Britain claims territory in Antarctica and near the Falklands

Britain’s announcement on Wednesday that it plans to extend its Antarctic territory by 1 million square kilometers has already come under fire from environmental groups as being antithetical to the UK’s status as a leader in the fight against global warming. The new territory would likely be used for oil and gas exploration, critics points ...

By , a former associate editor at Foreign Policy.
598609_071018_antarctica_05.jpg
598609_071018_antarctica_05.jpg

Britain's announcement on Wednesday that it plans to extend its Antarctic territory by 1 million square kilometers has already come under fire from environmental groups as being antithetical to the UK's status as a leader in the fight against global warming. The new territory would likely be used for oil and gas exploration, critics points out, thus violating the 1959 Antarctic treaty. The treaty divides the continent between seven nations and forbids resource extraction.

But Her Majesty's Antarctic land grab is only one of five new territorial claims the UK plans to submit under a new U.N. treaty that allows countries to claim continental shelf up to 380 miles off their shores. Britain's four other claims are located around the Falkland Islands, around Ascension Island in the South Atlantic, near the Bay of Biscay in the North Atlantic, and in the Hatton-Rockall basin off Scotland's coast. Though eight other countries have filed claims under the treaty, some are characterizing Britain's sudden expansionist mood as imperialistic.

The Falklands claim is particularly touchy because of certain previous, uh, territorial disputes in that region. When the claim was announced last month, a senior Argentine official stated, "[I]f the British do not change their approach we shall have to interpret it as aggression." Now, Argentina is working on its own Antarctica bid. This should be interesting.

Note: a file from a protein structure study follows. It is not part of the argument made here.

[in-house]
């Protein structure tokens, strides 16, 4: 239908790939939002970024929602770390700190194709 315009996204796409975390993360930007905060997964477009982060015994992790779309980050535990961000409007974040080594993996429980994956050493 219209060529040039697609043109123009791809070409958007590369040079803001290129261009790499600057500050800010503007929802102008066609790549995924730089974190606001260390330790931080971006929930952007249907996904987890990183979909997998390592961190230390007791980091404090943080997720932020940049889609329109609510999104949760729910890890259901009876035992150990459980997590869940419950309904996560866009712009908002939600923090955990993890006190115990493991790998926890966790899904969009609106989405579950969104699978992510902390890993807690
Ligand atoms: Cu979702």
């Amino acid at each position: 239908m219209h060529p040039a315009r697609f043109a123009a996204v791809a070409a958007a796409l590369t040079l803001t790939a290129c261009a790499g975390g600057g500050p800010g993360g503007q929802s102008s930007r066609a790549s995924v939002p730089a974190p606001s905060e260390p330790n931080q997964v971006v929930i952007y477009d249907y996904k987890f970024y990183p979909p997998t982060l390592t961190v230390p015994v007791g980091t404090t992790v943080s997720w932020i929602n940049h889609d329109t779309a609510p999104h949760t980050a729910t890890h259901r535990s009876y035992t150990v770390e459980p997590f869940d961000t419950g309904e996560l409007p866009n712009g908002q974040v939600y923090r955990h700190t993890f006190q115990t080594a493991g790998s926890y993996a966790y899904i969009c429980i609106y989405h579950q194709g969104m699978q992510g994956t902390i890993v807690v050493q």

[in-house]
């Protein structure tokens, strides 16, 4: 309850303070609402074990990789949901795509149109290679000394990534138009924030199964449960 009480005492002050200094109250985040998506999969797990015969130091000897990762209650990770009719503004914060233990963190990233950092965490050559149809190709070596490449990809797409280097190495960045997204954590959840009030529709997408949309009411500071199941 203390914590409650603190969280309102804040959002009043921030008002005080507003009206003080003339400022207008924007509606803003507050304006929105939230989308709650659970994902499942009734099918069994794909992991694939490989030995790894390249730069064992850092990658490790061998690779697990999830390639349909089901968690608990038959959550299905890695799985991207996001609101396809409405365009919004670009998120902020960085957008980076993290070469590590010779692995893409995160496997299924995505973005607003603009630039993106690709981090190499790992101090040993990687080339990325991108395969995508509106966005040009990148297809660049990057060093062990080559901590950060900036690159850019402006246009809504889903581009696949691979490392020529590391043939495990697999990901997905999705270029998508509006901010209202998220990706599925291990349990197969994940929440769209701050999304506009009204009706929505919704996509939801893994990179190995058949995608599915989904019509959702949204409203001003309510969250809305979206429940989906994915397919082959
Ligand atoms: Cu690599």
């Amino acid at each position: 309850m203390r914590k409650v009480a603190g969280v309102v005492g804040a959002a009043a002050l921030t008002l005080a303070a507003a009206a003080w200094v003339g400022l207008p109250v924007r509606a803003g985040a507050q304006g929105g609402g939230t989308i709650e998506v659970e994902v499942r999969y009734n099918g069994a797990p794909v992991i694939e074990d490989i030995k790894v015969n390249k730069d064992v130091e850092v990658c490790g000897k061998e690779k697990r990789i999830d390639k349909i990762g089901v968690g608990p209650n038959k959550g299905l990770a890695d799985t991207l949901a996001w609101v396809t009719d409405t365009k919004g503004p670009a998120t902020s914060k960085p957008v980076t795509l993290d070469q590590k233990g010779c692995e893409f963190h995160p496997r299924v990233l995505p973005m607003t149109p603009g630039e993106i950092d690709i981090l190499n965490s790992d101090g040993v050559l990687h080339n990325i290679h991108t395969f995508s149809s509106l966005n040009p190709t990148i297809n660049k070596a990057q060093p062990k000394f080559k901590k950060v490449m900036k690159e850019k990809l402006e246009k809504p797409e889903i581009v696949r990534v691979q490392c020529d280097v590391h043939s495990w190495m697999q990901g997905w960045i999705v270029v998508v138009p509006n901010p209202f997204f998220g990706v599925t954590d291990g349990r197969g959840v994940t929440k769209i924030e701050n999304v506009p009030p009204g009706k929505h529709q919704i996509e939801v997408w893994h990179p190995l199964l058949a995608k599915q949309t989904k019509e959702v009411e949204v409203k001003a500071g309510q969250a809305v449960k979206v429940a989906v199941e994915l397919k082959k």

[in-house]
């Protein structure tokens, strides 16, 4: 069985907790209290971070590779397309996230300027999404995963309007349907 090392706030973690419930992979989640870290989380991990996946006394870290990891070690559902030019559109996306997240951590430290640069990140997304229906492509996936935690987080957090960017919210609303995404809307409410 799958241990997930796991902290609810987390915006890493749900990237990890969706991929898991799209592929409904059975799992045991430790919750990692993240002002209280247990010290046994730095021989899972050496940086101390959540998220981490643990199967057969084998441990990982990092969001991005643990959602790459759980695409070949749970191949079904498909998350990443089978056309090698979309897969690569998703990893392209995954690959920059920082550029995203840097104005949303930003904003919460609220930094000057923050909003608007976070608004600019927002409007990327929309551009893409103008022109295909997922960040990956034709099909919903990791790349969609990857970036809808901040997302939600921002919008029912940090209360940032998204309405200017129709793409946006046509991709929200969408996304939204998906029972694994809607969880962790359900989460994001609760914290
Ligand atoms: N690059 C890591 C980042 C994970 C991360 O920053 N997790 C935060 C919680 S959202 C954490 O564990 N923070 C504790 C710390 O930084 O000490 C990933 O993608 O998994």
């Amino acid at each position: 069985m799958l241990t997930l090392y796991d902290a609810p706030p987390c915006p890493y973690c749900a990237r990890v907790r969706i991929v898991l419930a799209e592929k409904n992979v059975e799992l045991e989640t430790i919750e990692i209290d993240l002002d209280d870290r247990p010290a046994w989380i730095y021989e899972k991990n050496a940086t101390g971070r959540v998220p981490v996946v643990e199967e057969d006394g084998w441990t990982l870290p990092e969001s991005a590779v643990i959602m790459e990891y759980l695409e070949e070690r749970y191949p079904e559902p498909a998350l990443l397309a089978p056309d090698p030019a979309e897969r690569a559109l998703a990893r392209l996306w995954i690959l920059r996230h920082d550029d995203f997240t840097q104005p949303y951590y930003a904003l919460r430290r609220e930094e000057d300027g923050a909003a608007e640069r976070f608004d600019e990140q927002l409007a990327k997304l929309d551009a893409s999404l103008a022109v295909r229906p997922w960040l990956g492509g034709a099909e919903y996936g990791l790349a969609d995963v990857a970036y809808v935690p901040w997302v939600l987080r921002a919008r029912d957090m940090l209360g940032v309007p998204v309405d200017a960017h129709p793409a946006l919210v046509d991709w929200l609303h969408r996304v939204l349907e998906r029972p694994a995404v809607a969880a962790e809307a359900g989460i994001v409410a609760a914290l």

Britain’s announcement on Wednesday that it plans to extend its Antarctic territory by 1 million square kilometers has already come under fire from environmental groups as being antithetical to the UK’s status as a leader in the fight against global warming. The new territory would likely be used for oil and gas exploration, critics points out, thus violating the 1959 Antarctic treaty. The treaty divides the continent between seven nations and forbids resource extraction.

But Her Majesty’s Antarctic land grab is only one of five new territorial claims the UK plans to submit under a new U.N. treaty that allows countries to claim continental shelf up to 380 miles off their shores. Britain’s four other claims are located around the Falkland Islands, around Ascension Island in the South Atlantic, near the Bay of Biscay in the North Atlantic, and in the Hatton-Rockall basin off Scotland’s coast. Though eight other countries have filed claims under the treaty, some are characterizing Britain’s sudden expansionist mood as imperialistic.

The Falklands claim is particularly touchy because of certain previous, uh, territorial disputes in that region. When the claim was announced last month, a senior Argentine official stated, “[I]f the British do not change their approach we shall have to interpret it as aggression.” Now, Argentina is working on its own Antarctica bid. This should be interesting.

Joshua Keating was an associate editor at Foreign Policy. Twitter: @joshuakeating

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